In 2010, 32 years after they went off of the radar, Universal Studios, in partnership with TIME/LIFE, (in a project overseen by the genre’s truest fans), we were finally given the best gift to come along, since that long-ago Christmas, in 1975. The Six Million Dollar ManThe Complete Collection, was the most-anticipated DVD-set of its kind! This off-the-charts, bionic-lover’s extravangaza includes 100 uncut, unedited, painstakingly-remastered episodes, the original and syndicated-versions of all three pilot movies, The Bionic Woman crossovers, and the reunion movies, all on 40 blow-your-mind-away discs; plus – a cache of never-before-seen bonus materials and informative cover inserts, that you won’t find anywhere else; all gathered together in a collector’s box that is (in my opinion) second-to-none! My God – that soundchip just ROCKS! (BTW, you don’t need ‘The Midas Touch’ to get these. You can pratically steal this spectaculer set, RIGHT NOW, for only $99!! Just click on the link, above). 

That release was followed-closely by The Bionic Woman DVD-set, in 2010-11. It’s not as lavishly-packaged, mind you; each season is sold separately; but, still – these 14 bonus-packed discs are a must-have for any true bionic aficionados, worth their salt.

That said, these releases were a long-awaited wish-come-true, for me; allowing me to re watch these iconic, groundbreaking, if not, cheesy and campish television classics anytime I want. While writing this, I’ve enjoyed ‘Day of the Robot’, ‘Wine, Women and War’, The Return of Bigfoot’ and ‘Welcome Home, Jaime’; as well as, the bonus featurette, ‘Bionic Action…Figures’, with Paul K. Bisson; including a slew of the shows’ stars, creators, writers and fans. 

Which brings me to why I’m writing this, in the first place: Cyborgs: A Bionic Podcast, hosted by John S. Drew, and his bionic pal and guru, Paul K. Bisson. This winner of the 2014 Parsec Award (for Best Speculative Fiction Fan or News Podcast) makes re watching The Six Million Dollar Man and The Bionic Woman episodes a real treat; allowing me the opportunity to relive those long-gone days of my childhood, in a whole-new way. In each podcast, Drew and Bisson are joined by ‘guest pals’ and ‘guest babes’ – they’re a prestigious band of bionic geeks, too; which includes the likes of NYT Bestselling Author Dayton Ward and USA Today Bestseller Keith R. A. Decandido; plus – Betsy Dodd (The Bionic Blonde), James Sherrard (The Bionic Woman Files), Hugo and Nebula award-winner Robert J. Sawyer; as well as Matt Hankinson (The Complete Collection’s Chief Creative Consultant), Billy Flynn, Alex Green, Joe ‘The Major’ Burns, and many, many more. 

Each podcast gives a no-holds-barred, brutally honest, oftentimes – hilarious, review of each episode (in the order they aired on TV, back in the day); fondly deconstructing these fan-fave classics, while laying-bare the good, the bad and the ugly alike. Drew and Bisson discuss everything: the stars and guest-appearances, the writers and directors, the stories and behind-the-scenes minutiae, fashions, bionic sounds and effects, bloopers and gaffes, the legends, myths and rumors; even including those beloved toys and, my favorite: ‘Six Million Degrees of Star Trek Separation’. All the while making the listeners feel right at-home – if you’re a fan, you’re always welcome. At the end of each podcast, (which have an approximate running-time of about an hour), they rate the episodes reviewed on a 1-to-5 ‘bionic limbs’ scale.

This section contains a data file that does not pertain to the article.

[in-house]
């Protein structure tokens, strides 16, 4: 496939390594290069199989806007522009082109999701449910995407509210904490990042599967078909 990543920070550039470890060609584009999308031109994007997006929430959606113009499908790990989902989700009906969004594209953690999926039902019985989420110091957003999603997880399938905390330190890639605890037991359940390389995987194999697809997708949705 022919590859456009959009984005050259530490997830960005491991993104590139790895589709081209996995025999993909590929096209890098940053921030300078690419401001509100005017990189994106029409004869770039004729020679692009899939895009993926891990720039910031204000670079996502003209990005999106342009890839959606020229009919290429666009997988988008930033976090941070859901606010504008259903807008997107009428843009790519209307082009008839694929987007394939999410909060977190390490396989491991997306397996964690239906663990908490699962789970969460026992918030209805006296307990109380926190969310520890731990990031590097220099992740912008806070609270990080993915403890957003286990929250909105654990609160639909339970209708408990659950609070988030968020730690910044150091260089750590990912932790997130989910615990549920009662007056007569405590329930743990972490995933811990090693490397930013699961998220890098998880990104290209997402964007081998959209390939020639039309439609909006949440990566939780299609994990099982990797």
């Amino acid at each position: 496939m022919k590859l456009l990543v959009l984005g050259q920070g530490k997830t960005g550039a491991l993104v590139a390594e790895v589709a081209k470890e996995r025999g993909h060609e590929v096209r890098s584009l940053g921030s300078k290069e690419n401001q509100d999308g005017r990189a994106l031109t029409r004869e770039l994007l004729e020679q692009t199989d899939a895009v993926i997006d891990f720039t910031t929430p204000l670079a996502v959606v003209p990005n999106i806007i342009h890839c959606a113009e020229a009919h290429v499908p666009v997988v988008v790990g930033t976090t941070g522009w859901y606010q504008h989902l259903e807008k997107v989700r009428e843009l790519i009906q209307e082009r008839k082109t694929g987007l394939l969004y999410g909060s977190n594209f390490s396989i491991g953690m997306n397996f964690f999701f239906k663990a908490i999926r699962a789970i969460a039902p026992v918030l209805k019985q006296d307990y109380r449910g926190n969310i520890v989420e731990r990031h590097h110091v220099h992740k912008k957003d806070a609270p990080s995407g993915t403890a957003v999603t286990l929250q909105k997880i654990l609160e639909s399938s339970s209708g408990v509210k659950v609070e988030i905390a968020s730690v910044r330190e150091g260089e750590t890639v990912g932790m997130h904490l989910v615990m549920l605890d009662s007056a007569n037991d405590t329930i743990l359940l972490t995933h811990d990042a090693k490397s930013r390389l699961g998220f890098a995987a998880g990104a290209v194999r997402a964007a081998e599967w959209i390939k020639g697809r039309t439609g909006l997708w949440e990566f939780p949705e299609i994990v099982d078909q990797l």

So far, Drew and Bisson have covered the three pilot movies and 51 regular-season episodes; they’re now into Season Three of SMDM, and they’re just getting into Season One of BW. Plus, there are 10 ‘Critical Assignment’ and 5 ‘Case File’ podcasts. These include Lee Majors and Lindsay Wagners first-ever, separate – and, joint-panels at Dragon Con, in 2013; as well as, in-depth interviews with Robbie Rist, Tom Schanley, Richard Lenz, Jim McMullin and Guerin Barry. All I can say is, I’ve just caught-up, but I’ve already started listening to them, again – they’re THAT GOOD!! And, it’s all because of the hosts, John S. Drew and Paul K. Bisson. Their affection for these shows is contagious, coming through your speakers loud and clear. If this review gets you to give Cyborgs: A Bionic Podcast a try, then I suggest you begin with ‘Critical Assignments’ 0.3 and 0.7: Bionic Roundtable Parts 1 and 2; here they discuss the making-of, and they kickoff the release of The Six Million Dollar Man: The Complete Collection. 

I only have one gripe: When John gave a shoutout to the five-star raters, from iTunes, (in Season Two: Declassified), he called me Cone, ‘S’ GatorOne… (Please insert bionic breakdown sound-effect, here, Paul.) That’s Cone, ‘E’ Gatorone, (or, Lt. Eric Cone, Federation Security), John; but I forgive you, pal. No ‘Lost Love’ here. πŸ˜‰

My Rating: πŸ’ͺ🏻πŸ’ͺ🏻πŸ’ͺ🏻πŸ’ͺ🏻πŸ’ͺ🏻

‘Til, next time, see ya ‘out there…’ 

Lt. Eric Cone πŸ––